"We are all of us living in the gutter, but some of us are looking at the stars." ~Oscar Wilde
"Adventure is worthwhile in itself." ~Amelia Earhart

April 16, 2008

Minnehaha Falls

This morning, I did the photo journey again. But, since I'm too lazy to organize and upload the photos tonight, most of it will have to wait until tomorrow.

One of the places I often pass is Minnehaha Falls. Because I secretly have the soul of an 80 year-old spinster schoolmarm, I'm actually intrigued by historical landmarks and buildings. For the three people in the world who actually care about what's on the plaque, I killed my eyes so you don't have to. Just in case you're an 80 year-old spinster schoolmarm with failing eyesight. You're on your own with the map section though.

"The Minneapolis Park and Recreation Board welcomes you to Minnehaha Park. The park consists of two levels: The upper level is maintained as an open picnicking area. Many of the city's traditional festivals such as Sven's Karnas Dao (? Can't really read those two last words) are held here. The lower level Minnehaha Glen is maintained in a natural state to preserve the natural and cultural history of the city, the combination and the contrast of the two provide you, the user, a variety of experience while in the park.

The lower glen offers interesting and simple lessons in geological, ecological and cultural histories of the area which are inscribed in plaques throughout the glen. Even from this, the receding of the St. Anthony Falls, up the Mississippi can be read from geological formations.

After glaciation, the Mississippi River was formed with a fall (St. Anthony Falls) near Fort Snelling. During thousands of years, this fall moved up the river towards its present location near the Third Avenue Bridge. Also after glaciation, the high land across from you was an island on the Mississippi with a channel on each side. As the St. Anthony Falls moved up the river it split to go round the island. Since the eastern channel was the shortest and had the softest underlying stone, the eastern fall passed the north end of the island before the western falls and robbed all of the water from the western channel. The abandoned western fall lies immediately to your left at the north end of the deer pen area.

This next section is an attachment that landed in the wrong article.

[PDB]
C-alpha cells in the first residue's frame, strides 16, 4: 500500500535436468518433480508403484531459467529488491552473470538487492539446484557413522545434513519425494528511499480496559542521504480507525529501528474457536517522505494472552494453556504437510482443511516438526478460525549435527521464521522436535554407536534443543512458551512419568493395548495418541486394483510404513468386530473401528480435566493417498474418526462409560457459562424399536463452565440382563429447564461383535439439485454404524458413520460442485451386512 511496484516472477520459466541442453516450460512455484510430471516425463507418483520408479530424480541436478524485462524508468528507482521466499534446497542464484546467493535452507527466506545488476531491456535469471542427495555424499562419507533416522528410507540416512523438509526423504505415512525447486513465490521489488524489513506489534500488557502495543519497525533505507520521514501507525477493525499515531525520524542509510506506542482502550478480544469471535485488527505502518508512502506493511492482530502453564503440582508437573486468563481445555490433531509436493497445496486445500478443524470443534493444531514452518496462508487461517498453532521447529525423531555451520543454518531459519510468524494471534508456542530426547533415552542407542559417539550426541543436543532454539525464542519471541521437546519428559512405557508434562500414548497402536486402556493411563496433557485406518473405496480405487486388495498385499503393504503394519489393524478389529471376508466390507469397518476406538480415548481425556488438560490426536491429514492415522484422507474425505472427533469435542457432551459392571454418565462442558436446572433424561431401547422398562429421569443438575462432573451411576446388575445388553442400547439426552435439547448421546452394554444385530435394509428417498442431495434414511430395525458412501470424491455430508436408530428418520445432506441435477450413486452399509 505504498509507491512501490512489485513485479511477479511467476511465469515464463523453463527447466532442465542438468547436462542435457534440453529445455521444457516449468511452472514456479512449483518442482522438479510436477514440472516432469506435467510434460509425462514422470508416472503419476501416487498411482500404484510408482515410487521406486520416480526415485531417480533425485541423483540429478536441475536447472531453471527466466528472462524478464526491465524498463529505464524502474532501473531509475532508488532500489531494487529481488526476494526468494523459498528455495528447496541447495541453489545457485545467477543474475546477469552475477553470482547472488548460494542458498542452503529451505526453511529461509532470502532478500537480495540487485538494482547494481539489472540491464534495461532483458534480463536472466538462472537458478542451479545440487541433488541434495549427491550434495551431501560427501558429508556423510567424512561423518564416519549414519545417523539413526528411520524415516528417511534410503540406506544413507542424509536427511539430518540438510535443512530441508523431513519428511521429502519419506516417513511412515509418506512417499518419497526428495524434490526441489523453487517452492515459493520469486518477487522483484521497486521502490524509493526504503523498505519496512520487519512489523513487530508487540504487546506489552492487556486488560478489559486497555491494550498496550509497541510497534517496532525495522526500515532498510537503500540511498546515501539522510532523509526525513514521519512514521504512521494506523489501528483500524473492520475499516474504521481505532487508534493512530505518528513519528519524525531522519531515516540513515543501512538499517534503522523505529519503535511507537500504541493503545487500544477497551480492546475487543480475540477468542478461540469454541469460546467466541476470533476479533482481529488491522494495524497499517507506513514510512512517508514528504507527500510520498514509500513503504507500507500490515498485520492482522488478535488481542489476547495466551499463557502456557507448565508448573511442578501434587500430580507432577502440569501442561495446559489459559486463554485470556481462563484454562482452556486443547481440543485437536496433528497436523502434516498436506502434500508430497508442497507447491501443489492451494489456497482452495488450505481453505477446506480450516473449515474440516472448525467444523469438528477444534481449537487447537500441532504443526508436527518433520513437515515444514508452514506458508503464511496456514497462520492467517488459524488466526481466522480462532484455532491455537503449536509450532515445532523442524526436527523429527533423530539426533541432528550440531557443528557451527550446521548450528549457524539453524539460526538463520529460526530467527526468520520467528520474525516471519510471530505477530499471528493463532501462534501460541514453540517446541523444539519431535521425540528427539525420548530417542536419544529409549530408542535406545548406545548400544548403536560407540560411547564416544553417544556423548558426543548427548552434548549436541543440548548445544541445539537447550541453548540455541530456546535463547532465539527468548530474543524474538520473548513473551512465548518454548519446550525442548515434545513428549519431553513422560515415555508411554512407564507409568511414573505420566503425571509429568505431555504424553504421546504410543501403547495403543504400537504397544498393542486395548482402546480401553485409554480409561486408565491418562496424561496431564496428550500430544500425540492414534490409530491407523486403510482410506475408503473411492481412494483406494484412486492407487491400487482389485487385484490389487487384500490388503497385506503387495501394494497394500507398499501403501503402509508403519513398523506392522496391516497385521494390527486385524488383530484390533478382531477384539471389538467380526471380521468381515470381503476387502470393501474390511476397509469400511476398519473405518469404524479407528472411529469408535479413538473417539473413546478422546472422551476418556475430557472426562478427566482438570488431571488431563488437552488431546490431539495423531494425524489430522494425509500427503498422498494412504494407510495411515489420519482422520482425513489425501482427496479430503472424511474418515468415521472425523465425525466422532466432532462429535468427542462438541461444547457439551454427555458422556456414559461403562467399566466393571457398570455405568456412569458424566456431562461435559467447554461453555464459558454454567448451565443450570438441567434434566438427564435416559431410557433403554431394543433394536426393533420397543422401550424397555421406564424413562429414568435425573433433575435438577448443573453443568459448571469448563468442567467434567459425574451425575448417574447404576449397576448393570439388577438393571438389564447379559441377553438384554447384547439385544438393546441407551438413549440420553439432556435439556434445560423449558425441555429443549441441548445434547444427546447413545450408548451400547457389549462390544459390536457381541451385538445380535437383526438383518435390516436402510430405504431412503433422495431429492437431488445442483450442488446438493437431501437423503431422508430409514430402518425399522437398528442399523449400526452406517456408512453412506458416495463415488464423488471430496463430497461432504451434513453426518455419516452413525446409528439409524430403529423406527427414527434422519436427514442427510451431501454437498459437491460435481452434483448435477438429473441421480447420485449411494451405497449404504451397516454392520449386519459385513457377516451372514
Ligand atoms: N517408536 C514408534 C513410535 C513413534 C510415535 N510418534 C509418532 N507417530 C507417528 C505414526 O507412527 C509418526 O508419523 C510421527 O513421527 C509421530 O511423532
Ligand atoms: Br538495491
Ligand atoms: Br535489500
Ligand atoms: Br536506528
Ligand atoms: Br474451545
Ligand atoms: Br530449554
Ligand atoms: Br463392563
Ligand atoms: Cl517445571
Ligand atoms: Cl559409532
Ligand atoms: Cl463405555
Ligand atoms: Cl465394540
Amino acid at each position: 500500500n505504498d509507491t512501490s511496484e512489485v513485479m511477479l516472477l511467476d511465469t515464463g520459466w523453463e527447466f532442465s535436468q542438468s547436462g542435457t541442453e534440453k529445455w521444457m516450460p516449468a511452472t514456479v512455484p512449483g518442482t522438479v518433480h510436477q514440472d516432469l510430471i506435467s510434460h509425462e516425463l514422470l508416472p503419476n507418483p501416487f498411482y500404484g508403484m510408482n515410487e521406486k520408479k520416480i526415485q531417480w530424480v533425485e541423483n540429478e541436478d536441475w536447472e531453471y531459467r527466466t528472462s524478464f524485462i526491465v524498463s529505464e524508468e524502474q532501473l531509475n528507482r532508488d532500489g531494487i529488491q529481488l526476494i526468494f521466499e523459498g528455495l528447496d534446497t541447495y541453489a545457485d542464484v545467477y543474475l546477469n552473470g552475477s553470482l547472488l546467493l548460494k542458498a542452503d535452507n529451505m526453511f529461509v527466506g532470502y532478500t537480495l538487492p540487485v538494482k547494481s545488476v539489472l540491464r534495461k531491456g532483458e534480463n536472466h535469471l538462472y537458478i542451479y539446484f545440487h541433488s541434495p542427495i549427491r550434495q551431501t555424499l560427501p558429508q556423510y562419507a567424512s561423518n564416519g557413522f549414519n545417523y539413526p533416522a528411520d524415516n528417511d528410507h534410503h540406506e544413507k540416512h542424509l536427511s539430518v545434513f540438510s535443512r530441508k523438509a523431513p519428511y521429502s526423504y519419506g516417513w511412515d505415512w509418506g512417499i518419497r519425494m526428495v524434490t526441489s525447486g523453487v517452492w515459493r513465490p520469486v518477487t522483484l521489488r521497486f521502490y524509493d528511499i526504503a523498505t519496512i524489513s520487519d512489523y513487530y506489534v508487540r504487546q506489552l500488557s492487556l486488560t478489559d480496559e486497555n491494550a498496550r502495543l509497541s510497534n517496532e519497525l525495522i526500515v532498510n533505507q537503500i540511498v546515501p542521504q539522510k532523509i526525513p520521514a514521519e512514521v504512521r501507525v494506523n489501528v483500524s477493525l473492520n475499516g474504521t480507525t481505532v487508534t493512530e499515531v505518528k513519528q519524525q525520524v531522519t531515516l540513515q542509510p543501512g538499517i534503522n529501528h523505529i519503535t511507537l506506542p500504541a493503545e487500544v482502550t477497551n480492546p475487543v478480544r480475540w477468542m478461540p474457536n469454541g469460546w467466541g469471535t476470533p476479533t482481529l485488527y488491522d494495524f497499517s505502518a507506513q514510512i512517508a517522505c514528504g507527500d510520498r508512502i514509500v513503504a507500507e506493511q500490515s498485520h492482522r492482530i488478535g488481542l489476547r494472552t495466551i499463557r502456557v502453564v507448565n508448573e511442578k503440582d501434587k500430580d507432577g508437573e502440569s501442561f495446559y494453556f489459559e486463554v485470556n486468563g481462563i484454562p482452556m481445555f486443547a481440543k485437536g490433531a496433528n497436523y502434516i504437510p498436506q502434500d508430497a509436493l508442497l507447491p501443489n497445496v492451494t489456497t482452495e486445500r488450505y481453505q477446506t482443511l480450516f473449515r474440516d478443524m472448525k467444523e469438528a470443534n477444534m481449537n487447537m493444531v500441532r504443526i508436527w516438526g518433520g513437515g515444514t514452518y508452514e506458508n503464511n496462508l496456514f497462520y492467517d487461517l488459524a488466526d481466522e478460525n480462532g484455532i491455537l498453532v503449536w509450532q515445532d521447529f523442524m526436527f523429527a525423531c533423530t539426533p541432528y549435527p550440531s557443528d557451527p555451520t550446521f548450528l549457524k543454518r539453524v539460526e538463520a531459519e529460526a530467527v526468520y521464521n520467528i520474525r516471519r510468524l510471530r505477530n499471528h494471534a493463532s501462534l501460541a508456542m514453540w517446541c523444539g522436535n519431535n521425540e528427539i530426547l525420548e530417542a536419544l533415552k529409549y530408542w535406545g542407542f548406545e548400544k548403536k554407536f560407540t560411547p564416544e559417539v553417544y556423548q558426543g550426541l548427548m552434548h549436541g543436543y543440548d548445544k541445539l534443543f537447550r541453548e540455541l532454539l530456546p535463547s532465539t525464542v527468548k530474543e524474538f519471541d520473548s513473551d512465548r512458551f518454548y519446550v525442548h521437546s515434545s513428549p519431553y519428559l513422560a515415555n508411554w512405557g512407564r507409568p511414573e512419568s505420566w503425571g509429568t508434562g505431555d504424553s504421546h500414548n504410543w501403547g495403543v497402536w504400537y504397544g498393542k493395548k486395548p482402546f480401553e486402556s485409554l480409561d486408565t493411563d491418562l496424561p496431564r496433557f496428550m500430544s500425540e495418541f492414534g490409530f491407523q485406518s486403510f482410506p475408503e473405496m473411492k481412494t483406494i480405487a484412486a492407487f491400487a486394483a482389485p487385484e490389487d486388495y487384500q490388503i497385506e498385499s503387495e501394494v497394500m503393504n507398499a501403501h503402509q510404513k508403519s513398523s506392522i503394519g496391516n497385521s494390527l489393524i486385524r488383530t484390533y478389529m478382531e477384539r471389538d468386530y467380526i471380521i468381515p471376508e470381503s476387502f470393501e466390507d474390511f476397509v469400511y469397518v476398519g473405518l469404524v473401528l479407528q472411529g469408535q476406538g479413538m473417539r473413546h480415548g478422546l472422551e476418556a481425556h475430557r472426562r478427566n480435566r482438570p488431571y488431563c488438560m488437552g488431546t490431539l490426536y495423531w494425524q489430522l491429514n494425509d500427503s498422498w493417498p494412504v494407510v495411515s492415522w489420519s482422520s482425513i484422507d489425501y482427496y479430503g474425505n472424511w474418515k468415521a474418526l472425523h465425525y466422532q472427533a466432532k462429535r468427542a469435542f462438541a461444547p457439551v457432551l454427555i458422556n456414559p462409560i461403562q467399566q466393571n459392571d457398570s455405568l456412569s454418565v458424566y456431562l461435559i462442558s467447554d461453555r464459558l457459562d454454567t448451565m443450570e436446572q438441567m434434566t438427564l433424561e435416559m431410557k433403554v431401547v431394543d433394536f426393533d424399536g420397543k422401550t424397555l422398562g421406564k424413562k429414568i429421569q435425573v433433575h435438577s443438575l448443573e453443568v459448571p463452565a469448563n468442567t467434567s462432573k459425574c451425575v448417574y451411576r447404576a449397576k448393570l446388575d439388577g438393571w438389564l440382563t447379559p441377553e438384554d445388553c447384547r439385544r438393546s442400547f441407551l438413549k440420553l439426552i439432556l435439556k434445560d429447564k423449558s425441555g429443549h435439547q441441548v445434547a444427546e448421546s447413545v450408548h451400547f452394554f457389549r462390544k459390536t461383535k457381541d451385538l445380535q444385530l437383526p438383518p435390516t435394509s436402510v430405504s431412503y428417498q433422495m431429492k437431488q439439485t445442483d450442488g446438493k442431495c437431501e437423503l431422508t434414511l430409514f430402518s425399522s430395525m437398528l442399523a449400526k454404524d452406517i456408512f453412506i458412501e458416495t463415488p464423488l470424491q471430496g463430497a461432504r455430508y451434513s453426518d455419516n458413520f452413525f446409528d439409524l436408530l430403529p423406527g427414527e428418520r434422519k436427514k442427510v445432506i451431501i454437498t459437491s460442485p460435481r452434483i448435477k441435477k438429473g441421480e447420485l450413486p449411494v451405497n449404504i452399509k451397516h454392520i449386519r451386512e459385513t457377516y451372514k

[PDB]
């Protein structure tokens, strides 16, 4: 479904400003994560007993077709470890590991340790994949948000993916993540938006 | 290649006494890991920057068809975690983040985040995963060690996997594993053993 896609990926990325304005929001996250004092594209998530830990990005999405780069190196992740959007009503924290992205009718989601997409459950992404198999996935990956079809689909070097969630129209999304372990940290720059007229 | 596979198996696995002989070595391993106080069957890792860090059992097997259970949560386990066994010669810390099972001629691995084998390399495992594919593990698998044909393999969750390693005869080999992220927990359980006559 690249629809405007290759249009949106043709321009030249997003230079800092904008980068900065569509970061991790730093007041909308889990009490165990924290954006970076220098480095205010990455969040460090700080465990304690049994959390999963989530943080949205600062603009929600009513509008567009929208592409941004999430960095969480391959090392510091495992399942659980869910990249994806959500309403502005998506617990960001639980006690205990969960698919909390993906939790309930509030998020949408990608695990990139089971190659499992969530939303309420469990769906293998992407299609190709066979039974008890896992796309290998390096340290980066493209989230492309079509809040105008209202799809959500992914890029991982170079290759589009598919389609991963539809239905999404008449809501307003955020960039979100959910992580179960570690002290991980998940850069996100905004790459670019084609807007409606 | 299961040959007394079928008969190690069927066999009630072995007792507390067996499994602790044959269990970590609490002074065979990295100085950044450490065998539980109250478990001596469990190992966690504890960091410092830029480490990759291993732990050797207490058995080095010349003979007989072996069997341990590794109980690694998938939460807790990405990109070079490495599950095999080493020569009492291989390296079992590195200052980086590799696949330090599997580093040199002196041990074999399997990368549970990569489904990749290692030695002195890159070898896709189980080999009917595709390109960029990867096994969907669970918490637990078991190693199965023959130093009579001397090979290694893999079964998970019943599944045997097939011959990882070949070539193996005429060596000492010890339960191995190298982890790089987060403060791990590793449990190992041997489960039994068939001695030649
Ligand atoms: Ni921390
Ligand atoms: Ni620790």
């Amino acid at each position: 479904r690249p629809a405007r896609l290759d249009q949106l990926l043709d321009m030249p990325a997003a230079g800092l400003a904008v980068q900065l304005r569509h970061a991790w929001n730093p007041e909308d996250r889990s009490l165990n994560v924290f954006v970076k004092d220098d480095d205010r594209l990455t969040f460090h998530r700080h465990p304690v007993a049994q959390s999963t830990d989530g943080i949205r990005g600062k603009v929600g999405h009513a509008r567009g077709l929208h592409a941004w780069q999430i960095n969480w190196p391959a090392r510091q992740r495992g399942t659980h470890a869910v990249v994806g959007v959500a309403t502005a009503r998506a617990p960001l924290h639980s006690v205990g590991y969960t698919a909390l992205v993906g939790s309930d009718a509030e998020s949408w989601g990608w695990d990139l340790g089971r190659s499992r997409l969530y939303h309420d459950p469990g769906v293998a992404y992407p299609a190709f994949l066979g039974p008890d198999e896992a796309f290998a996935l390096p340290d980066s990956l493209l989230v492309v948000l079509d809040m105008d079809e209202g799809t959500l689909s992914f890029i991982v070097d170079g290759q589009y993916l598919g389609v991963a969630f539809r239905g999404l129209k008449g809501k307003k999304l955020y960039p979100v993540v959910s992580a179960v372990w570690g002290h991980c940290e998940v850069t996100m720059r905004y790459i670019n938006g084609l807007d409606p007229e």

Immediately to your right is the spot where Minnehaha Falls existed approximately five thousand years ago. It has receded 500 feet westward since its creation.

Since it is almost a mile to the confluence of the Minnehaha and the Mississippi with a total fall of 115 feet, we recommend a leisurely pace both going and returning.

A great deal of effort has been put forth to retain the natural beauty of the glen so please leave everything as you find it.

Minnehaha Park Lower Glen Development
Minneapolis Park and Recreation Board - 1969"

Additional Info (courtesy of me): Fort Snelling was the first large European settlement in the area. It's about a mile or two south of where I was. Of course, there were the Dakota and various other Native American tribes settled in the area before then and French and English traders. St. Anthony Falls is a much larger waterfall a few miles north near downtown Minneapolis.


franscud said...

I always read markers too, on the odd chance they say something interesting, which they sometimes do. I'm 9 episodes into the Planet Earth series on DVD, so I'm a bit of a Nature geek right now. My latest post was even abstractly about erosion, rivers and water falls (well sort of). I patiently await the pics :).

Berryvox said...

Darn it. I just read the reviews on Amazon and now I want to see Planet Earth.

Canny Granny said...

Do I detect criticism of 80 year old spinster schoolmarms? I will be one of those in a mere score of years myself (a little less than a score in fact). I am shocked by your callow throwaway lines.

And sit up straight

Berryvox said...

Not at all! I completely aspire to be one. Well, not a schoolmarm. Children smell like dirt and cookies. *shudder*

Yes'm. :(